Duragesic, Lortab, Norco, OxyContin, Ultram, Opana, Demerol. These are just a few of the names you might have heard of when talking about prescription painkillers.
We all have heard plenty about the opioid epidemic and that the number of accidental overdoses goes up seemingly by the day. These powerful drugs are commonly prescribed and, unfortunately, commonly abused. Scary stuff.
However, there is certainly a role for prescription painkillers in the most severe cases of acute and chronic pain. A legal prescription for painkillers does not automatically mean that a trip to rehab is in your future.
If you are prescribed prescription painkillers, you need to ask these questions of your provider first to make sure that this treatment is going to be safe, appropriate, and effective for you.
What are the alternatives to prescription painkillers?
Have you exhausted all of your options for alternative pain treatments? You have many non-drug options to deal with pain without the side effects.
Alternative and complementary therapies such as yoga, meditation, acupuncture, physical therapy, massage therapy, exercise, and even talk therapy overall help lessen your perception of pain and better equip you to deal with the source of pain. These can be used alone or in conjunction with drug therapies.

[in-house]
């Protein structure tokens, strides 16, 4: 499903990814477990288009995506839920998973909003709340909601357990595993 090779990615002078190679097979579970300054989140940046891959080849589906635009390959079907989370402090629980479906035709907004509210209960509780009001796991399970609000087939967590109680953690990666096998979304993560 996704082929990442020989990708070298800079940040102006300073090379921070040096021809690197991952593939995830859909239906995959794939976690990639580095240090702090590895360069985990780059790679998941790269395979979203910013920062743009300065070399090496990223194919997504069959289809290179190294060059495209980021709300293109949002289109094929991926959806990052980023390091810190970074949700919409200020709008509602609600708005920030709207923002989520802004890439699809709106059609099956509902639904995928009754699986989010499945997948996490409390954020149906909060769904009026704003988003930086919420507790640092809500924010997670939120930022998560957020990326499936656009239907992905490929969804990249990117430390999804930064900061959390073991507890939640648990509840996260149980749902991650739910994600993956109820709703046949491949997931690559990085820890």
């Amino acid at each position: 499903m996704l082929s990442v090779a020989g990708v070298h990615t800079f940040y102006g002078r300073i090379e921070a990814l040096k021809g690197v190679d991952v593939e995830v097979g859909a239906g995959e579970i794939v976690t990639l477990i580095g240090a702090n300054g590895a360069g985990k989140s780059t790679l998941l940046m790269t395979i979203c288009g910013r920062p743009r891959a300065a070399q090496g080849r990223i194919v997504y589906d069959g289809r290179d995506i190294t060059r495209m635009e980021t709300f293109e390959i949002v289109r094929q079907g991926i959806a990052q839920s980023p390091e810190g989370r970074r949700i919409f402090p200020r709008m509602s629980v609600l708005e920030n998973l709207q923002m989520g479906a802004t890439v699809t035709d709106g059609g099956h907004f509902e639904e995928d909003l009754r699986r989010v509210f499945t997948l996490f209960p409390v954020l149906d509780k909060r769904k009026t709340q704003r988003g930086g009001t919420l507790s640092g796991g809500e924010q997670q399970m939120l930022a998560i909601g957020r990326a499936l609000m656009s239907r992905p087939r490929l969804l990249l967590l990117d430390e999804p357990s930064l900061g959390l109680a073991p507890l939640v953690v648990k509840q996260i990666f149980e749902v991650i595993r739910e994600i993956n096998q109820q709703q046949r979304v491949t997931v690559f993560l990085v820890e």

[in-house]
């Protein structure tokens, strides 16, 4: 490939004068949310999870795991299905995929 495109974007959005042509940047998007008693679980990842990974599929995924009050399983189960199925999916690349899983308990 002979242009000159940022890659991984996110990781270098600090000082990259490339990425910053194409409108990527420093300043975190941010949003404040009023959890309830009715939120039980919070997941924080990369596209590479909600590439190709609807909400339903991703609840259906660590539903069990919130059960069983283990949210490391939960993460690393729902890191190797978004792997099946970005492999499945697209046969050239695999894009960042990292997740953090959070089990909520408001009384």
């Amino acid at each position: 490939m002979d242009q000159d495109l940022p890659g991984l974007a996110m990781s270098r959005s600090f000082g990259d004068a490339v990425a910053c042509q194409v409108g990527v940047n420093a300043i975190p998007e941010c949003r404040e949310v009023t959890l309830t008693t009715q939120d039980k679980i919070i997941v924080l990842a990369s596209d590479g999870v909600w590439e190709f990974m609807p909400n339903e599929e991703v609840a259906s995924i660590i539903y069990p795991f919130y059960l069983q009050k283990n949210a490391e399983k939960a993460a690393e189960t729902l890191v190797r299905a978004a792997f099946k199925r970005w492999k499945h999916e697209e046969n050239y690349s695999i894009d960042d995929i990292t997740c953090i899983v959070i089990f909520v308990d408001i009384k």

Remember, the mind is an extremely powerful force. Your perception can be altered by the methods listed above as well as the use of strategies like mindfulness meditation.
Then, your perception becomes your reality.
I bet you’ve never experienced the power your mind really has.
Did you know that mental pain and anguish such as through grief, trauma, and depression often manifest through physical pain?
In fact, research has identified a strong connection between chronic pain and mental disorders such as anxiety and mood disorders. So, tackling that possibility with a therapist or psychologist is often a great idea to look into.
Am I at risk for addiction?
Just because you take a prescription painkiller does not automatically mean you are going to become addicted. While we cannot predict who will become addicted, there are a few known risk factors.
Having a family history of a substance use disorder may give you a genetic predisposition to develop a substance use disorder.
The risk also increases If you have a personal history of mental illness such as personality disorder, bipolar disorder, schizophrenia, anxiety, depression, and post-traumatic stress disorder. It is thought that people who suffer from these conditions may use drugs to “self-medicate” bothersome symptoms.